44   We are less afraid to be drowned than
 45   thou art.

 46   I'll warrant him for drowning; though the ship were
46. warrant him for drowning: guarantee that he will never be drowned.

 47   no stronger than a nutshell and as leaky as an
 48   unstanched wench.
48. unstanched: not watertight. wench: girl, young woman, female servant, wanton woman. >>>

 49   Lay her a-hold, a-hold! set her two courses off to
49. a-hold: a-hull, close to the wind. courses: points of the compass. off to sea: offshore; out into open water.

 50   sea again; lay her off.

           Enter MARINERS wet.

 51   All lost! to prayers, to prayers! all
 52   lost!


 53   What, must our mouths be cold?
53. must our mouths be cold?: must we die?

 54   The king and prince at prayers! let's assist them,
 55   For our case is as theirs.

 55                                     I'm out of patience.

 56   We are merely cheated of our lives by drunkards:
56. merely: simply.

 57   This wide-chapp'd rascal—would thou mightst lie
57. wide-chapp'd: big-mouthed, loud-mouthed. 57‑58. lie . . . ten tides! Pirates were hanged at the low water mark and left there until three tides had washed over them.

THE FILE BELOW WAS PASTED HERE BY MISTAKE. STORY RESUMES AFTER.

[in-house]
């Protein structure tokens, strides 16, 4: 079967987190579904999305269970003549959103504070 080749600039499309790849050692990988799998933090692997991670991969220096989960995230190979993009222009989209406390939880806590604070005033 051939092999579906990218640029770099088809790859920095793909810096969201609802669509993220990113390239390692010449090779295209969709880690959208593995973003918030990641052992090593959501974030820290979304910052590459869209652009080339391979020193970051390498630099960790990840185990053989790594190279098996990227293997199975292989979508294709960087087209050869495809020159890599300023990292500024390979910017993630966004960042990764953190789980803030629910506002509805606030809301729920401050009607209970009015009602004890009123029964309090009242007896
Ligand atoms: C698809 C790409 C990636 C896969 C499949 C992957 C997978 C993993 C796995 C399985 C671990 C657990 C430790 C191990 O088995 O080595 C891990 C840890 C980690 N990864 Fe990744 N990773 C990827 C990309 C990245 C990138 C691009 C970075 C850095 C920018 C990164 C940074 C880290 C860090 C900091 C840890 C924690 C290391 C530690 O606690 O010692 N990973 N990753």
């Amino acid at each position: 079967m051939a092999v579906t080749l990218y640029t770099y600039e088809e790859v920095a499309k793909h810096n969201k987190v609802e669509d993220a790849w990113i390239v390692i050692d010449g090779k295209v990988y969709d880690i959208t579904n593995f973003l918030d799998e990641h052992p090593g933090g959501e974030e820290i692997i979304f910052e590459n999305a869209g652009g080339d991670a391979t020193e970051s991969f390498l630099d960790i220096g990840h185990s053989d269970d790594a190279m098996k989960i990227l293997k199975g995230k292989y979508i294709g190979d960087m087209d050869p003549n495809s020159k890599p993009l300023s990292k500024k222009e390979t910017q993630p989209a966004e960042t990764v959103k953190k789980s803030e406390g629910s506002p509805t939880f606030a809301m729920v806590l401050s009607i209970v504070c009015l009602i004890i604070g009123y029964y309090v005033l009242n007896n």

58   The washing of ten tides!

 58                                           He'll be hang'd yet,
 59   Though every drop of water swear against it
 60   And gape at widest to glut him.
60. gape at widest to glut him: open its mouth to the widest in order to gulp him down.

           A confused noise within:

 60                                                   'Mercy on us!'—
 61   'We split, we split!'—'Farewell, my wife and children!'—
61. split: break apart.

 62   'Farewell, brother!'—'We split, we split, we split!'.

           [Exit Boatswain]

 63   Let's all sink with the king.

 64   Let's take leave of him.
64. take leave of him: say goodbye (and save ourselves).

           Exit [with Antonio]

 65   Now would I give a thousand furlongs of sea for
65. furlongs: about 220 yards.

 66   an acre of barren ground, long heath, brown furze,
66. heath: heather. furze: gorse. Both plants grow in scrubland that is no good for farming.

 67   any thing. The wills above be done! but I would
 68   fain die a dry death.
68. fain: rather.